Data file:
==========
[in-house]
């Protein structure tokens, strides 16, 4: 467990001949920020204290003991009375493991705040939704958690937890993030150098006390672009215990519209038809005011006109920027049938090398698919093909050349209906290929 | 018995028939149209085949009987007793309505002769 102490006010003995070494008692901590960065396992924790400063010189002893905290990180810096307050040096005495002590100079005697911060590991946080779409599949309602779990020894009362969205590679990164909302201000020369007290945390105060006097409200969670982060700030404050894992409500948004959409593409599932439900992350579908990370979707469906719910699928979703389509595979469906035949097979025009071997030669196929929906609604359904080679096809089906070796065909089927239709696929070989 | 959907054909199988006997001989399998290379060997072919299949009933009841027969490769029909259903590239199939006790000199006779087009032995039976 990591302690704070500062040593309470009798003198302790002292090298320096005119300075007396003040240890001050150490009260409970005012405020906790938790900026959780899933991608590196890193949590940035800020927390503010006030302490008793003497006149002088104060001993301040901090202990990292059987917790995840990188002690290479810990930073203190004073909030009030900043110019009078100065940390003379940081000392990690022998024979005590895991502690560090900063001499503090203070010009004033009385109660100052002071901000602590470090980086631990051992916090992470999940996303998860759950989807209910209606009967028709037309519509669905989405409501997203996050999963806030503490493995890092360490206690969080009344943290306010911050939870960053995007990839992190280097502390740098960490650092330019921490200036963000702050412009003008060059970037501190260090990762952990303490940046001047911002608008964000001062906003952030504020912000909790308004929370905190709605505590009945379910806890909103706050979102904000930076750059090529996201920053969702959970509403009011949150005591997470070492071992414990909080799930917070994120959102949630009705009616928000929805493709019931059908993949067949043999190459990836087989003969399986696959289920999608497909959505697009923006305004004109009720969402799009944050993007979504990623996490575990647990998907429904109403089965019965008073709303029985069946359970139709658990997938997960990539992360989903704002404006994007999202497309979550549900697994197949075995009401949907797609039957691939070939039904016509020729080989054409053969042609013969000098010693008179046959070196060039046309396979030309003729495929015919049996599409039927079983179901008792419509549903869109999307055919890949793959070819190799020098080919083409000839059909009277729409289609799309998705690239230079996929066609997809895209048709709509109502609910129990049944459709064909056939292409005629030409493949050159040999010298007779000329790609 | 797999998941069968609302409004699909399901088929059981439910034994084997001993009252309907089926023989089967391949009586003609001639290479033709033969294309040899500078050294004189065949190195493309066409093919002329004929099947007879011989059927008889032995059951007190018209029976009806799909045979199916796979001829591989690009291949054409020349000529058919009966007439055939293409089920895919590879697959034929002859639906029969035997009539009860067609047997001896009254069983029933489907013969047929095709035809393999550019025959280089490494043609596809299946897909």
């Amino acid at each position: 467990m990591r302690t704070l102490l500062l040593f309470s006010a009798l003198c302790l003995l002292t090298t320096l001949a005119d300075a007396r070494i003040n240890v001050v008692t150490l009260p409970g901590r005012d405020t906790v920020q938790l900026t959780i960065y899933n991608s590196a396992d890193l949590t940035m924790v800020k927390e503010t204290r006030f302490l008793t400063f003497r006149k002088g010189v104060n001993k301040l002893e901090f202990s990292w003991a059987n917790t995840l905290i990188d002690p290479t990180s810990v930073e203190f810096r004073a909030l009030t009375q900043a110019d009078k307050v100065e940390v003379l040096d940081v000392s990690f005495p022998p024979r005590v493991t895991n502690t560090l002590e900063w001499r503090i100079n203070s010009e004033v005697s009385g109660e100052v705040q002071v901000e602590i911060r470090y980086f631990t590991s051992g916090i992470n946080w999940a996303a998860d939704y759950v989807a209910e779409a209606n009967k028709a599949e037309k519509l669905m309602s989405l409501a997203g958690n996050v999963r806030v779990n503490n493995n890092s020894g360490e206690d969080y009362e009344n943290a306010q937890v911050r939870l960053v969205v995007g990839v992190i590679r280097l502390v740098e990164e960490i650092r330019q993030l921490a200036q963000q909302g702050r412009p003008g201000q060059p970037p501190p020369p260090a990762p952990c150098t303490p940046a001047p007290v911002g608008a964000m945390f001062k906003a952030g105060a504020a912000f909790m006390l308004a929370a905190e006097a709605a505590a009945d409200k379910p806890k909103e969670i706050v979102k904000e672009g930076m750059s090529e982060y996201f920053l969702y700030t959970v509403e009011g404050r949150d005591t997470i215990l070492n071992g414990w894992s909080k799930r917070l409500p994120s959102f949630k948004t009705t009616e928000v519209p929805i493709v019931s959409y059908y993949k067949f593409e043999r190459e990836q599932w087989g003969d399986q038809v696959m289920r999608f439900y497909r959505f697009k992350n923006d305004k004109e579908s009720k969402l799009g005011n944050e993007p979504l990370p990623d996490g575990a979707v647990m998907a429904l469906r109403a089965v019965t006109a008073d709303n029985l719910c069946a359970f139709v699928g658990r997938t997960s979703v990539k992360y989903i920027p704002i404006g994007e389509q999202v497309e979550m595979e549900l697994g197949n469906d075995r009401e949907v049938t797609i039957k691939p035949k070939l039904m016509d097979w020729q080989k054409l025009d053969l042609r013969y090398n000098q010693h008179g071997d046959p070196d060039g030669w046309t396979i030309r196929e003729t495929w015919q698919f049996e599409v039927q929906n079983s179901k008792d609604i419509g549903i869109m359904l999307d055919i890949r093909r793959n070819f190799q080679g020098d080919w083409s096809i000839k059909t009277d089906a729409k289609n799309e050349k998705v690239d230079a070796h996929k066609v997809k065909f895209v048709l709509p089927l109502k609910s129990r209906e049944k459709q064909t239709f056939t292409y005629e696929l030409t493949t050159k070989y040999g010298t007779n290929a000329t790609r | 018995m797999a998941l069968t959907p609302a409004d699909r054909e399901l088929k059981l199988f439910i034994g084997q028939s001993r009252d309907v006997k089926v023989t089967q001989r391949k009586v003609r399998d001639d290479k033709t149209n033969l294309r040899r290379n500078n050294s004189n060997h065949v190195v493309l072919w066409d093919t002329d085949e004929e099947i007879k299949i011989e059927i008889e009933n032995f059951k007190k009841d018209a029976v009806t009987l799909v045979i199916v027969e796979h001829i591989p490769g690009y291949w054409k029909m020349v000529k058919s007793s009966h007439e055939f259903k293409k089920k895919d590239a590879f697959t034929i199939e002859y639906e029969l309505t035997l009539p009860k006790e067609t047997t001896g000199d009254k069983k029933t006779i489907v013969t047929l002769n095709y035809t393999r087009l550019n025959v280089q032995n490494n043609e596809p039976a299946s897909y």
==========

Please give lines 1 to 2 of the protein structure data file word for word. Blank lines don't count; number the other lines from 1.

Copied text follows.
[in-house]
């Protein structure tokens, strides 16, 4: 467990001949920020204290003991009375493991705040939704958690937890993030150098006390672009215990519209038809005011006109920027049938090398698919093909050349209906290929 | 018995028939149209085949009987007793309505002769 102490006010003995070494008692901590960065396992924790400063010189002893905290990180810096307050040096005495002590100079005697911060590991946080779409599949309602779990020894009362969205590679990164909302201000020369007290945390105060006097409200969670982060700030404050894992409500948004959409593409599932439900992350579908990370979707469906719910699928979703389509595979469906035949097979025009071997030669196929929906609604359904080679096809089906070796065909089927239709696929070989 | 959907054909199988006997001989399998290379060997072919299949009933009841027969490769029909259903590239199939006790000199006779087009032995039976 990591302690704070500062040593309470009798003198302790002292090298320096005119300075007396003040240890001050150490009260409970005012405020906790938790900026959780899933991608590196890193949590940035800020927390503010006030302490008793003497006149002088104060001993301040901090202990990292059987917790995840990188002690290479810990930073203190004073909030009030900043110019009078100065940390003379940081000392990690022998024979005590895991502690560090900063001499503090203070010009004033009385109660100052002071901000602590470090980086631990051992916090992470999940996303998860759950989807209910209606009967028709037309519509669905989405409501997203996050999963806030503490493995890092360490206690969080009344943290306010911050939870960053995007990839992190280097502390740098960490650092330019921490200036963000702050412009003008060059970037501190260090990762952990303490940046001047911002608008964000001062906003952030504020912000909790308004929370905190709605505590009945379910806890909103706050979102904000930076750059090529996201920053969702959970509403009011949150005591997470070492071992414990909080799930917070994120959102949630009705009616928000929805493709019931059908993949067949043999190459990836087989003969399986696959289920999608497909959505697009923006305004004109009720969402799009944050993007979504990623996490575990647990998907429904109403089965019965008073709303029985069946359970139709658990997938997960990539992360989903704002404006994007999202497309979550549900697994197949075995009401949907797609039957691939070939039904016509020729080989054409053969042609013969000098010693008179046959070196060039046309396979030309003729495929015919049996599409039927079983179901008792419509549903869109999307055919890949793959070819190799020098080919083409000839059909009277729409289609799309998705690239230079996929066609997809895209048709709509109502609910129990049944459709064909056939292409005629030409493949050159040999010298007779000329790609 | 797999998941069968609302409004699909399901088929059981439910034994084997001993009252309907089926023989089967391949009586003609001639290479033709033969294309040899500078050294004189065949190195493309066409093919002329004929099947007879011989059927008889032995059951007190018209029976009806799909045979199916796979001829591989690009291949054409020349000529058919009966007439055939293409089920895919590879697959034929002859639906029969035997009539009860067609047997001896009254069983029933489907013969047929095709035809393999550019025959280089490494043609596809299946897909």